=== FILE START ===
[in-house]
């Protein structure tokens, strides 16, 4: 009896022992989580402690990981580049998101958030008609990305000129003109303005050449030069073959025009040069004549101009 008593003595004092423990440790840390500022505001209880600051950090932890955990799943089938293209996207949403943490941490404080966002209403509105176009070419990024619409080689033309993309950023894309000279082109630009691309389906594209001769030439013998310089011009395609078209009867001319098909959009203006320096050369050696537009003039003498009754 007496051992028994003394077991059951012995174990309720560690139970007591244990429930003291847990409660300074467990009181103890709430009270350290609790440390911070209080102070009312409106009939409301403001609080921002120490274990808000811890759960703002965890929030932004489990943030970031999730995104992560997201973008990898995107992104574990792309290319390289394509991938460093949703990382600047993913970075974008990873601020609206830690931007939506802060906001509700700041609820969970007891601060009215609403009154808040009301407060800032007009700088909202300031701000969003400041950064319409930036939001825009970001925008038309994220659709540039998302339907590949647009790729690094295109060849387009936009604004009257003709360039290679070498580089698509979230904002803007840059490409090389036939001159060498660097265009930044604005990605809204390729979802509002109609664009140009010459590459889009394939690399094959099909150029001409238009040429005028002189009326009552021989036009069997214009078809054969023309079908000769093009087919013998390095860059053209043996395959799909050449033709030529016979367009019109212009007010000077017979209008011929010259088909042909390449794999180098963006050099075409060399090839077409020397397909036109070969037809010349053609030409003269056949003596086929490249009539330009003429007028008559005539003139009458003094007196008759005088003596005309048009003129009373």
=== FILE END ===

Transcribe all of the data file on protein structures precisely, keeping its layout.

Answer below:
[in-house]
């Protein structure tokens, strides 16, 4: 009896022992989580402690990981580049998101958030008609990305000129003109303005050449030069073959025009040069004549101009 008593003595004092423990440790840390500022505001209880600051950090932890955990799943089938293209996207949403943490941490404080966002209403509105176009070419990024619409080689033309993309950023894309000279082109630009691309389906594209001769030439013998310089011009395609078209009867001319098909959009203006320096050369050696537009003039003498009754 007496051992028994003394077991059951012995174990309720560690139970007591244990429930003291847990409660300074467990009181103890709430009270350290609790440390911070209080102070009312409106009939409301403001609080921002120490274990808000811890759960703002965890929030932004489990943030970031999730995104992560997201973008990898995107992104574990792309290319390289394509991938460093949703990382600047993913970075974008990873601020609206830690931007939506802060906001509700700041609820969970007891601060009215609403009154808040009301407060800032007009700088909202300031701000969003400041950064319409930036939001825009970001925008038309994220659709540039998302339907590949647009790729690094295109060849387009936009604004009257003709360039290679070498580089698509979230904002803007840059490409090389036939001159060498660097265009930044604005990605809204390729979802509002109609664009140009010459590459889009394939690399094959099909150029001409238009040429005028002189009326009552021989036009069997214009078809054969023309079908000769093009087919013998390095860059053209043996395959799909050449033709030529016979367009019109212009007010000077017979209008011929010259088909042909390449794999180098963006050099075409060399090839077409020397397909036109070969037809010349053609030409003269056949003596086929490249009539330009003429007028008559005539003139009458003094007196008759005088003596005309048009003129009373």